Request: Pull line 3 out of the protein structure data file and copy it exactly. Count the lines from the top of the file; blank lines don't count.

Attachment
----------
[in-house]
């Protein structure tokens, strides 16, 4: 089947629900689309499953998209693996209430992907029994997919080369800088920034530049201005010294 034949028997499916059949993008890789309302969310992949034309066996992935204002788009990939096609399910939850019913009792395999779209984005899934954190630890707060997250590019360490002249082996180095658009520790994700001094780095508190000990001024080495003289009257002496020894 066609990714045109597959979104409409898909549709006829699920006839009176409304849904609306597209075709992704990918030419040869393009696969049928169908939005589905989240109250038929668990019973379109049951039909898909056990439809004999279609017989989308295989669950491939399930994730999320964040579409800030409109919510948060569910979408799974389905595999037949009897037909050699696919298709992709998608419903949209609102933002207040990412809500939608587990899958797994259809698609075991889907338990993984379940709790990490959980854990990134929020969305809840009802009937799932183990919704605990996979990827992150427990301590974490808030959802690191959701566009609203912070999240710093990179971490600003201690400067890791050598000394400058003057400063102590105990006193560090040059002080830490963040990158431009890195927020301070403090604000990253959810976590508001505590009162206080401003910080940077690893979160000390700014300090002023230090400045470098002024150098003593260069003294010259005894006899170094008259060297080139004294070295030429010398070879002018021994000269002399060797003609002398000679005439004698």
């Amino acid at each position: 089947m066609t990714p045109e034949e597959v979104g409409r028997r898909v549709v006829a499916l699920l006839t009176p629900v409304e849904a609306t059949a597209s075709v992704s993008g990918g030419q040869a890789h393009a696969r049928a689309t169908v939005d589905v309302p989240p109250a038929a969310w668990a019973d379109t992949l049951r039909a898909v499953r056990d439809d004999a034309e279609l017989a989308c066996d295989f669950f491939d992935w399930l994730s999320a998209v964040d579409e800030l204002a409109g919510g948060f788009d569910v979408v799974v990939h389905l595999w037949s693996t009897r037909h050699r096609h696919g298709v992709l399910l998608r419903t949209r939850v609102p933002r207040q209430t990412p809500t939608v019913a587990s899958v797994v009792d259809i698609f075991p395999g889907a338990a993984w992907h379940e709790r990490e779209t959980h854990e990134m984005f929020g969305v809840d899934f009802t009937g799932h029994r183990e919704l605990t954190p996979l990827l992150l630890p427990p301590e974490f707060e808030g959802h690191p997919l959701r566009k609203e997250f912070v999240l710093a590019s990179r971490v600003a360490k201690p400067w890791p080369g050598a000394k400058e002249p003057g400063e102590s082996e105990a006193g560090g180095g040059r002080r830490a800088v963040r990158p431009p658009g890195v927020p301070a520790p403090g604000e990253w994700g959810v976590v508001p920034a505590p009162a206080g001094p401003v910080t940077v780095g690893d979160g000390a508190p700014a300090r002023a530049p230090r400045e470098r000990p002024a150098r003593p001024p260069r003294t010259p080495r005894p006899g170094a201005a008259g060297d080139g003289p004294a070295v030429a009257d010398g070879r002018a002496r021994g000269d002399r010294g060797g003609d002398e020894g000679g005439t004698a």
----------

């Amino acid at each position: 089947m066609t990714p045109e034949e597959v979104g409409r028997r898909v549709v006829a499916l699920l006839t009176p629900v409304e849904a609306t059949a597209s075709v992704s993008g990918g030419q040869a890789h393009a696969r049928a689309t169908v939005d589905v309302p989240p109250a038929a969310w668990a019973d379109t992949l049951r039909a898909v499953r056990d439809d004999a034309e279609l017989a989308c066996d295989f669950f491939d992935w399930l994730s999320a998209v964040d579409e800030l204002a409109g919510g948060f788009d569910v979408v799974v990939h389905l595999w037949s693996t009897r037909h050699r096609h696919g298709v992709l399910l998608r419903t949209r939850v609102p933002r207040q209430t990412p809500t939608v019913a587990s899958v797994v009792d259809i698609f075991p395999g889907a338990a993984w992907h379940e709790r990490e779209t959980h854990e990134m984005f929020g969305v809840d899934f009802t009937g799932h029994r183990e919704l605990t954190p996979l990827l992150l630890p427990p301590e974490f707060e808030g959802h690191p997919l959701r566009k609203e997250f912070v999240l710093a590019s990179r971490v600003a360490k201690p400067w890791p080369g050598a000394k400058e002249p003057g400063e102590s082996e105990a006193g560090g180095g040059r002080r830490a800088v963040r990158p431009p658009g890195v927020p301070a520790p403090g604000e990253w994700g959810v976590v508001p920034a505590p009162a206080g001094p401003v910080t940077v780095g690893d979160g000390a508190p700014a300090r002023a530049p230090r400045e470098r000990p002024a150098r003593p001024p260069r003294t010259p080495r005894p006899g170094a201005a008259g060297d080139g003289p004294a070295v030429a009257d010398g070879r002018a002496r021994g000269d002399r010294g060797g003609d002398e020894g000679g005439t004698a």